Knights of the Bargaining Table: Medieval Times United Strike Enters Eighth Week

Members of the Buena Park workers union are picketing at the castle’s entrance in support of the union’s ongoing strike against unfair labor practices. 
Photographs by Kate Farrell

On Sundays from the early afternoon to late evening, knights, queens, and noblemen dressed in renaissance casual are armed with picket posters in Buena Park. During these “Strike Faire Sundays,” members of the workers union Medieval Times Performers United, Buena Park, and their supporters don their best medieval attire to picket at the castle’s entrance in support of the union’s ongoing strike against unfair labor practices. 

“When we first started striking (eight weeks ago), we had a lot of people asking if they could come in costume, so we first did a Medieval Monday,” says Erin Zapcic, a union leader who plays a queen in the show. “People enjoyed it so much and we got a lot of support, so we decided to make it a regular thing. However you want to storm the castle, whether that’s your ren faire garb or your Amazon princess costume, no judgment. Just come out in whatever you feel special in.” 

As seen in a TikTok video of the week five Strike Faire Sunday by Kate Farrell, an MT Performers United member who also plays a queen, the strikers’ fashion sense allows them to continue expressing their creativity even off the tournament stage.  

Farrell’s regular posts about the strike on her personal TikTok account often go viral—one video about the castle’s billboard displaying a “now hiring” notice during the strike is currently at 1.1 million views. Zapcic didn’t have a TikTok account before the strike, but she quickly created one to share picketing updates with the public.  

Social media has played a large role in MT Performers United gaining publicity, and the union had a growing following of its own until its TikTok account was disabled following a lawsuit filed against the union by Medieval Times for “infringing on their trademark and causing consumer confusion,” according to Zapcic. Part of their bargaining asks—along with better pay, treatment, and onsite medical aid—is to recover access to that account.  

Medieval Times in Buena Park has not responded to requests for comment, but the Associated Press reported in February that Daniel J. Sobol, the company’s lawyer, indicated that there were only two meetings with the union before its members went on strike and that the show will go on. 

“We have a team of original Medieval Times knights and squires in place, and we look forward to hosting our guests at our already scheduled performances,” Sobol said in a statement at the time.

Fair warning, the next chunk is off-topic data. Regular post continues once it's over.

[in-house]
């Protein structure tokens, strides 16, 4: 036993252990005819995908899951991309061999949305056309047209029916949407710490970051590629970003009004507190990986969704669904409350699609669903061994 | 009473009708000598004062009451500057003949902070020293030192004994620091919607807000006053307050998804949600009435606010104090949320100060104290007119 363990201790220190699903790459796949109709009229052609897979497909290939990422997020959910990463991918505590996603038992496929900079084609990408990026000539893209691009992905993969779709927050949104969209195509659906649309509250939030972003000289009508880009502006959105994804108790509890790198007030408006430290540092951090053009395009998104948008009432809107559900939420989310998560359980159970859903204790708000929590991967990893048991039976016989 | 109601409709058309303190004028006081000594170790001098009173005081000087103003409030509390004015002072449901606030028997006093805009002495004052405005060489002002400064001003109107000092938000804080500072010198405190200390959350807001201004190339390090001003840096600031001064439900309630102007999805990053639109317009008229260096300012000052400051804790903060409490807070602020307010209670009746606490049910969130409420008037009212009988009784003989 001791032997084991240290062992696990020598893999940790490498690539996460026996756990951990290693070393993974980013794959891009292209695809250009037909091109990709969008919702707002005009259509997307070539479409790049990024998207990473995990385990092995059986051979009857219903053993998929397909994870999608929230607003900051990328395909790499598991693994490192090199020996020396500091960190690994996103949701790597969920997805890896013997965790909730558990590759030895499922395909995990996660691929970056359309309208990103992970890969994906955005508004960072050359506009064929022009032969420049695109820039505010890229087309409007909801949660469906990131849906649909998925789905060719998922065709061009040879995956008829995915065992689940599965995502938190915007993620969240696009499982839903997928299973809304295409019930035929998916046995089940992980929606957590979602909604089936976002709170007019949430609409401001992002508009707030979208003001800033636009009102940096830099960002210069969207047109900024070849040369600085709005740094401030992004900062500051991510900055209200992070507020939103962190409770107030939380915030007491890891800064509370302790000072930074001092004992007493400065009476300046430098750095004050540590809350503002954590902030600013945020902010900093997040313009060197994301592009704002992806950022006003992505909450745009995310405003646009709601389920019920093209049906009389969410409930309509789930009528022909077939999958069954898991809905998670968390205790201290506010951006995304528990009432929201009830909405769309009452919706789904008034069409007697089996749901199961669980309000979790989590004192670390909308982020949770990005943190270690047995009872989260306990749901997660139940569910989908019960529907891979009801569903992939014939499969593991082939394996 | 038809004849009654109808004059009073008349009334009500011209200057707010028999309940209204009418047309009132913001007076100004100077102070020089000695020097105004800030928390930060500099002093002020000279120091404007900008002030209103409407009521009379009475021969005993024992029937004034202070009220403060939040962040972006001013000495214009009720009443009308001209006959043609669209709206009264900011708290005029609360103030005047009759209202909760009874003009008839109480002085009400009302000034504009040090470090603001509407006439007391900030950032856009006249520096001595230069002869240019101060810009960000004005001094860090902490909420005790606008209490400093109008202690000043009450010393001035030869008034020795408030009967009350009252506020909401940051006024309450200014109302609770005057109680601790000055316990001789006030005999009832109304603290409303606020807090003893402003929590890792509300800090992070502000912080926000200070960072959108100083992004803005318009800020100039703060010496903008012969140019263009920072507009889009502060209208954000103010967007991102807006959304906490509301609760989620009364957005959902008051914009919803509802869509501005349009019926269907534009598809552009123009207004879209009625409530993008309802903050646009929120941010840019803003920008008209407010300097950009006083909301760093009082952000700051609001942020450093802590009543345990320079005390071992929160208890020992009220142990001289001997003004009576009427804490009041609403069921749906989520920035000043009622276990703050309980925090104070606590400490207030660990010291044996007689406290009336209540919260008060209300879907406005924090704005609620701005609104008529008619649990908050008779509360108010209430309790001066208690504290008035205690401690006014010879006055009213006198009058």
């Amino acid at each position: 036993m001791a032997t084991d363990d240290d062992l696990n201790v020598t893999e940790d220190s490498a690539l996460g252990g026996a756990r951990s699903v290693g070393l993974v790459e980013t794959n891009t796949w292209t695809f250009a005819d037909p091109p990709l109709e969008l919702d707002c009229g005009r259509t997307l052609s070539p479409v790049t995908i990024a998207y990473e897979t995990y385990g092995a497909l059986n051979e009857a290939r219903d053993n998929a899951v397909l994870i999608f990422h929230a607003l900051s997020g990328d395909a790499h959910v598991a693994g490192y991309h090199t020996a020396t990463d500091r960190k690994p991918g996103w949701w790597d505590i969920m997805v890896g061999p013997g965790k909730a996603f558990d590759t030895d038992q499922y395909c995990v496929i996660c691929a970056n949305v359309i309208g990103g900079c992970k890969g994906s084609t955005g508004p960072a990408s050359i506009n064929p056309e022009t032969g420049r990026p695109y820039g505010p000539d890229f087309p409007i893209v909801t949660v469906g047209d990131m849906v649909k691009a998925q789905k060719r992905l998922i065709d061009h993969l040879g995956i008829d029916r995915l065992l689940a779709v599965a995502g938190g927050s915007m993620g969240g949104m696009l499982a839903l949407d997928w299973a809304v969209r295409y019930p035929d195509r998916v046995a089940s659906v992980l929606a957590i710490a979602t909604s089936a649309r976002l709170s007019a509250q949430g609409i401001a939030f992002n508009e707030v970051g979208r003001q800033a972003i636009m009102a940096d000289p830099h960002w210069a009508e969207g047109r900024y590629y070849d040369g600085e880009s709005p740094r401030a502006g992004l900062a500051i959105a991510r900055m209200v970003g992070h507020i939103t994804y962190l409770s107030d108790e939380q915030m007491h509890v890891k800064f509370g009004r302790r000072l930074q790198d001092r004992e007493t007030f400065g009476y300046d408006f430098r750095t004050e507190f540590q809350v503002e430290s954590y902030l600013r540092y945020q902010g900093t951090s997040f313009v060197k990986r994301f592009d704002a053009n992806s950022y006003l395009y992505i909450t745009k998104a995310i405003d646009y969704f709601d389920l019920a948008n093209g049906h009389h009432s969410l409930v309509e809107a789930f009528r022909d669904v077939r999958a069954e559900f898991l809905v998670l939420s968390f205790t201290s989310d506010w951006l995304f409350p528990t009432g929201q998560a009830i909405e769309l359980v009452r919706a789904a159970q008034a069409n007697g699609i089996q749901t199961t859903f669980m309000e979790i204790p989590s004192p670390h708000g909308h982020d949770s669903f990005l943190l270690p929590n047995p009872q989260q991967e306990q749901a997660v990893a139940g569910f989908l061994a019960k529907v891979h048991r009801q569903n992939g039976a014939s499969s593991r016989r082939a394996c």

Jake Bowman, a union member and knight in the show, shared videos and photos online of animal abuse against the show horses. Bowman posted videos of a horse being whipped and photos of the resulting injuries. Zapcic says that prior to sharing the photos and videos, the union had brought concerns about the treatment of the horses to management on multiple occasions.  

“But every time, we were told that we didn’t know what we were talking about and that if the horse trainer says it’s not abuse, it’s not abuse, even though you should absolutely never, ever, ever strike a horse with a whip,” she says. 

The strikers also have concerns for the safety and mental wellbeing of the performers working with animals. 

Every time this occurs, it puts undue stress and discomfort on the animal, which we as performers then have to ride and work with. Our job is dangerous enough as it is and in these circumstances the danger is increased for the performers exponentially,” Bowman Tweeted. 

According to Josh Royce and Jesus Lopez, union members and knights in the show, when a serious injury occurs during a performance, the current policy is to take a tarp and use it to cover the affected persons, animals, and area. 

“Even when there’s an injury that’s not that bad, say if you get hit in the face with a sword and you’re bleeding but you can still stand okay, then there’s this sort of culture of ‘the show must go on,’ ” says Royce. 

Lopez, who injured his shoulder at a show in January, felt that there was a lack of clarity around the steps he was supposed to follow after being injured.  

“They don’t give you an actual process to follow, and it feels like they just don’t care,” he says.  

Lopez is featured in a TikTok video of a strike holding a sign that says, “Resistance is Feudal.”  

When asked how long they anticipate the strike to last, Zapcic, Royce, and Lopez all say, “As long as it takes.”  

The next bargaining session between Medieval Times and the MT Performers Union is scheduled for later this month.  

“Some people say, ‘Just go find another job,’ but it doesn’t feel right to leave this for the next person,” says Royce. “And I don’t want another job; I like my job here, but we need to be treated better.”